On the other hand, closed or proprietary software is owned by a company, an individual, or an entity that holds exclusive legal rights. The source code isn’t shared with the public for viewing or modification. Examples include Adobe Photoshop and Microsoft Windows.
In the world of AI, perhaps the most popular current debate about the merits of open versus closed systems involves OpenAI, creator of ChatGPT and other generative AI tools.
In 2015, Elon Musk, Sam Altman, and others founded OpenAI as truly open with a mission to help guide the development of AI for humanity’s benefit.
OpenAI began as a non-profit, and as a co-founder, Elon donated $100 million into the organization. Although OpenAI initially vowed to share its underlying code with the world, it has since turned from a non-profit into a for-profit corporation and is anything but open.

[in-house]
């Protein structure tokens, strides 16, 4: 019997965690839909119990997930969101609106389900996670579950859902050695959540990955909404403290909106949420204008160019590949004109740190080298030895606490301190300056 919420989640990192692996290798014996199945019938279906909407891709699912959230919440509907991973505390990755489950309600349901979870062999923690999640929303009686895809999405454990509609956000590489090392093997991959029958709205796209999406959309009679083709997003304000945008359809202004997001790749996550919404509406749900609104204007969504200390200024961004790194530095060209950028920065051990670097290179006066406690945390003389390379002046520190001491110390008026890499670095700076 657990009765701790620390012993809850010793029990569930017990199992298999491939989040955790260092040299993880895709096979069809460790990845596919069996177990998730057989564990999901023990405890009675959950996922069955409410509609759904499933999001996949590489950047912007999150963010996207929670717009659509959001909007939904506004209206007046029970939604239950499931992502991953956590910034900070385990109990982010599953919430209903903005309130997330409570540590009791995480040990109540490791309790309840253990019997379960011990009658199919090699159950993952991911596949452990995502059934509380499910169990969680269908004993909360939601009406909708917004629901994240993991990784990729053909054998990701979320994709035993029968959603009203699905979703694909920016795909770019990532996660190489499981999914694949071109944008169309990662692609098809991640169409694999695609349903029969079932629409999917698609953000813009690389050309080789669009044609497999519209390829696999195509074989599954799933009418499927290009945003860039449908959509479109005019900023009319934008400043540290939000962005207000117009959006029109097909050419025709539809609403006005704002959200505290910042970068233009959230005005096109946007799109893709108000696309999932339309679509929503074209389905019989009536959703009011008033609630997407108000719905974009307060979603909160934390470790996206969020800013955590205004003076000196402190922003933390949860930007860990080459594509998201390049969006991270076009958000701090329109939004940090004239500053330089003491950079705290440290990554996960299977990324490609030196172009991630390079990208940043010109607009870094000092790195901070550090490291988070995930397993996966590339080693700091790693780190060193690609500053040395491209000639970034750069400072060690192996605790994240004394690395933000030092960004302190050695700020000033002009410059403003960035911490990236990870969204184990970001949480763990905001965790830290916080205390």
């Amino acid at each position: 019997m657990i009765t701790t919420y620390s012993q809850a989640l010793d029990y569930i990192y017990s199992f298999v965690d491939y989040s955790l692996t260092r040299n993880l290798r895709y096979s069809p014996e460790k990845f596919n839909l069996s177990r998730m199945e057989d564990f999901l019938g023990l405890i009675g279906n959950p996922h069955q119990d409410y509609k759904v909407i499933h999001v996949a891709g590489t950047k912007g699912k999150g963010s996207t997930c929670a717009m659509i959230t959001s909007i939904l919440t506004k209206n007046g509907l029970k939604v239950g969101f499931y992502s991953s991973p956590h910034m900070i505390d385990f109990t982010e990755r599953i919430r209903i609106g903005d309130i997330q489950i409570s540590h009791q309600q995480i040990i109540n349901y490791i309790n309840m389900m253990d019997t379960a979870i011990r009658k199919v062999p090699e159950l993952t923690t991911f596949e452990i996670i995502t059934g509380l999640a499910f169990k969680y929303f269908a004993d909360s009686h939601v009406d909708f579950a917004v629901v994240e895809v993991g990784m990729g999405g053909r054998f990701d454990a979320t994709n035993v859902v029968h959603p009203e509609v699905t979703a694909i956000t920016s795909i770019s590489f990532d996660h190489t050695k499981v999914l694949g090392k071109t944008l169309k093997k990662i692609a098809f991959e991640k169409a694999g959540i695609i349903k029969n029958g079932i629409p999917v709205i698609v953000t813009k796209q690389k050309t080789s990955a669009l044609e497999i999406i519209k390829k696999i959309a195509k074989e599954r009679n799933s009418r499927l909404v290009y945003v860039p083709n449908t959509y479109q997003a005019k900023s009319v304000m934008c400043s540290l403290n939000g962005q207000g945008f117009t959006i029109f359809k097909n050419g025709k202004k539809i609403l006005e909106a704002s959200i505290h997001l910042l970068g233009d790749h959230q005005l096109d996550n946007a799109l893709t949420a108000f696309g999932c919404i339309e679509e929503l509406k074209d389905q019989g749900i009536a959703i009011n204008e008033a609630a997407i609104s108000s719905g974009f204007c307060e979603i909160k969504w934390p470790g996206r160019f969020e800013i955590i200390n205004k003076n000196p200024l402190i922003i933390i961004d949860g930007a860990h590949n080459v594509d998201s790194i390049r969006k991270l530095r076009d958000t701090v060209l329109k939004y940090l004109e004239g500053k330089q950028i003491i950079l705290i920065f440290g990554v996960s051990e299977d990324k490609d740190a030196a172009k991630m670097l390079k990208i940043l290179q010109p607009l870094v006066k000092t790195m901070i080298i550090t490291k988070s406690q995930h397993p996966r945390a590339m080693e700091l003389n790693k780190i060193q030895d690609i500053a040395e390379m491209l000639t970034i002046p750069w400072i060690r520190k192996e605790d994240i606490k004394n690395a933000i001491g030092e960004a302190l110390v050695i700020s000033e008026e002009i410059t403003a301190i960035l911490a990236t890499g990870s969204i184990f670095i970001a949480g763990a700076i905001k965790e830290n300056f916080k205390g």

Elon has cut ties with OpenAI and has announced a new AI company (X.ai) to rival it.
As Elon tweeted back in February:
“OpenAI was created as an open source (which is why I named it ‘Open’ AI), non-profit company to serve as a counterweight to Google, but now it has become a closed source, maximum-profit company effectively controlled by Microsoft... Not what I intended at all.”
Yet even as this particular debate over OpenAI rages on, there is increasing evidence that open AI systems are the future…
The Growing Influence of Open-Source AI
Emad is leading the charge for open-source AI with Stability AI, which has a community of open-source research hubs with over 140,000 members globally—all working together to build the future of AI.